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Cancer cell diversity explained, possible smoking ban in cars and cold weather equals longer ambulance waits

A round-up of the morning’s health news headlines on Thursday 28 February

Researchers in Nature have revealed how cancer cells can manipulate their genetic code and spread around the body, the BBC reports.

It had been thought that when a cancer cell split to create two new cells, the chromosomes were not split evenly between the two.

However, scientists at the Cancer Research UK London Research Institute and the University College London Cancer Institute carried out tests on bowel cancer that showed ‘very little evidence’ that was the case.

The study showed that cells that used up their raw materials became ‘stressed’ and made mistakes copying their genetic code. This diversity helps tumours to adapt and spread to new parts of the body.

This led to the researchers’ conclusion that it might help to feed the cancer cells so they replicate.

Lead researcher Prof Charles Swanton told the BBC: ‘If you can provide the building blocks of DNA you can reduce the replication stress to limit the diversity in tumours, which could be therapeutic.’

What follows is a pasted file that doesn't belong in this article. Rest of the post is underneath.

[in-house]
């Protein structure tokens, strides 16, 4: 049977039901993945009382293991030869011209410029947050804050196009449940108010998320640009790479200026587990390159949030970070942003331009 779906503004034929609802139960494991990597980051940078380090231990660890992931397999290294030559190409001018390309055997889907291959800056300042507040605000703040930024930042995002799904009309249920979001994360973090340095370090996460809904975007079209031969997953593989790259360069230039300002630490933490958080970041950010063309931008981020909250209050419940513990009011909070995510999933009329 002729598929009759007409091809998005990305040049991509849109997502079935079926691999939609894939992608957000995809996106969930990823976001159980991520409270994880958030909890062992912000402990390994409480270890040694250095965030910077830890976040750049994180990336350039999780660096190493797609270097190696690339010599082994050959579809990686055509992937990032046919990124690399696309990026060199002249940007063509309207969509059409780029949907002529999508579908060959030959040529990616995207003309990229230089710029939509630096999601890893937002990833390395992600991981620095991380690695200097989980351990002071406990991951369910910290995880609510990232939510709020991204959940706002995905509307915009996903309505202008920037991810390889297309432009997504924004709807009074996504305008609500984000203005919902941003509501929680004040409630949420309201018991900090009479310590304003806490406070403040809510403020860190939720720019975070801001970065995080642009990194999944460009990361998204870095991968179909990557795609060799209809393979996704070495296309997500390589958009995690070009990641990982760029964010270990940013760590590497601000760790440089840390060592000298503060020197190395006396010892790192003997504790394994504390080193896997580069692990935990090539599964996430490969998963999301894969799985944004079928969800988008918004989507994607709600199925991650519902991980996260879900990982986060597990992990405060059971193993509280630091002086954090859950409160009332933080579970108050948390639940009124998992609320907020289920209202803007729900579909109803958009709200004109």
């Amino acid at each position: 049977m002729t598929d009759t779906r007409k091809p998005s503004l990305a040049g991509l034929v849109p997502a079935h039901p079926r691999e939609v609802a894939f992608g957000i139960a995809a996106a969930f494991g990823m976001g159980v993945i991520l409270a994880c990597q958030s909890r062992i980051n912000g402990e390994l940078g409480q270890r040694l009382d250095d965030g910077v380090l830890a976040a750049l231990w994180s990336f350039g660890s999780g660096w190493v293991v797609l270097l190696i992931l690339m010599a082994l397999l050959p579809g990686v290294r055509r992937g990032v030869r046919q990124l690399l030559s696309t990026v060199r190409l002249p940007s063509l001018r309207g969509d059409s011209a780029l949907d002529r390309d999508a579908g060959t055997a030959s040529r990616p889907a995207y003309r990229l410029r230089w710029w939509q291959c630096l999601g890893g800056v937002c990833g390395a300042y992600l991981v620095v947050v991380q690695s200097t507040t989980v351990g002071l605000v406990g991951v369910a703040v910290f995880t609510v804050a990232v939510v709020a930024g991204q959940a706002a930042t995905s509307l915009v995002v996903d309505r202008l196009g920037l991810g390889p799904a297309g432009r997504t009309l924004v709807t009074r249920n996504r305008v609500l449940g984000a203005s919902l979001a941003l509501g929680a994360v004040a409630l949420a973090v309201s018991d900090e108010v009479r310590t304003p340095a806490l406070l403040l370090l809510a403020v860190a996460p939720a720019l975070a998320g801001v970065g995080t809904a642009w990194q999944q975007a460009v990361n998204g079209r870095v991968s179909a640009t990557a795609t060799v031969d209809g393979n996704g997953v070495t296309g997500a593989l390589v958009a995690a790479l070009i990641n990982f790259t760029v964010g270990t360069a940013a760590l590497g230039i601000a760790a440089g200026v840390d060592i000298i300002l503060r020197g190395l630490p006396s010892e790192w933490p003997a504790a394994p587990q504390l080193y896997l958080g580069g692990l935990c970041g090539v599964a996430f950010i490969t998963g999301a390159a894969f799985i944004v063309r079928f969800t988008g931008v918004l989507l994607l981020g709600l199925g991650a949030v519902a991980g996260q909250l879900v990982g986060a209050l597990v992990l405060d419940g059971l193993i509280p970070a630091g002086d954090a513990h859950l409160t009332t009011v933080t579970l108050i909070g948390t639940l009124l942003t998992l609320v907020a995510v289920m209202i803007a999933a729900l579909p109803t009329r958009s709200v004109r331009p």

He admitted ‘just seems wrong’ to fuel the cancer, but it may help treat it. He also said there will be further studies.  

Meanwhile, the prime minister has said tobacco companies could be forced to display graphic images of diseased body parts on cigarette packets, the Guardian has reported.

David Cameron also said he was looking at the possibility of a ban on smoking in cars where children were present.

The images could include colour photographs of feet damaged by gangrene and pictures of eyes blinded by smoking.

This came after Anna Soubry, the public health minister, said she was in favour of a ban on smoking in cars if children are present.

Finally, if you are going to get sick, remember to do it on weekdays and during a period of mild weather, the Mail advises.

This is because a new study has found that every degree dropped in temperature slows an ambulance’s response time by more than 1%. The attribute this to a combination of increased demand and treacherous road conditions are behind the effect.

Researchers looked at how the weather affected daily ambulance call-out and response times in Birmingham over a five year period between 2007 and 2011.

They concluded that every one degree fall in air temperature corresponded to a 1.3% drop in performance, as the number of 999 calls increased call-out and adverse weather conditions worsened road travel.

With this winter seemingly getting colder and colder, it might be best to go into hibernation for a couple of months.

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